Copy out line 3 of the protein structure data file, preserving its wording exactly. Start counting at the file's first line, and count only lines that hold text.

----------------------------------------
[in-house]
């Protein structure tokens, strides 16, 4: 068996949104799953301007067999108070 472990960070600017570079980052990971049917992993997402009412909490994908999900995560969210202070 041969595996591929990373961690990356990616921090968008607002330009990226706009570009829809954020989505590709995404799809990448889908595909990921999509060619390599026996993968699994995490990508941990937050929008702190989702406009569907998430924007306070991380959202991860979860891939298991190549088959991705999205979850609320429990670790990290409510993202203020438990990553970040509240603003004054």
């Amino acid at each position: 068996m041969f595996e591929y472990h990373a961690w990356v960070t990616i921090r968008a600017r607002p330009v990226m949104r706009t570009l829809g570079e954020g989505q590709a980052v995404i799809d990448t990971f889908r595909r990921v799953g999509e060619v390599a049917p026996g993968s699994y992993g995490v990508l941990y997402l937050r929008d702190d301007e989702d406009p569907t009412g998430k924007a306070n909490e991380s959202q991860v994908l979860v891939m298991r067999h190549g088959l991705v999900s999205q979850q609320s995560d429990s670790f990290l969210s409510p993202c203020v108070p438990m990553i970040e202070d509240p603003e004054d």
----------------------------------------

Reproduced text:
């Amino acid at each position: 068996m041969f595996e591929y472990h990373a961690w990356v960070t990616i921090r968008a600017r607002p330009v990226m949104r706009t570009l829809g570079e954020g989505q590709a980052v995404i799809d990448t990971f889908r595909r990921v799953g999509e060619v390599a049917p026996g993968s699994y992993g995490v990508l941990y997402l937050r929008d702190d301007e989702d406009p569907t009412g998430k924007a306070n909490e991380s959202q991860v994908l979860v891939m298991r067999h190549g088959l991705v999900s999205q979850q609320s995560d429990s670790f990290l969210s409510p993202c203020v108070p438990m990553i970040e202070d509240p603003e004054d």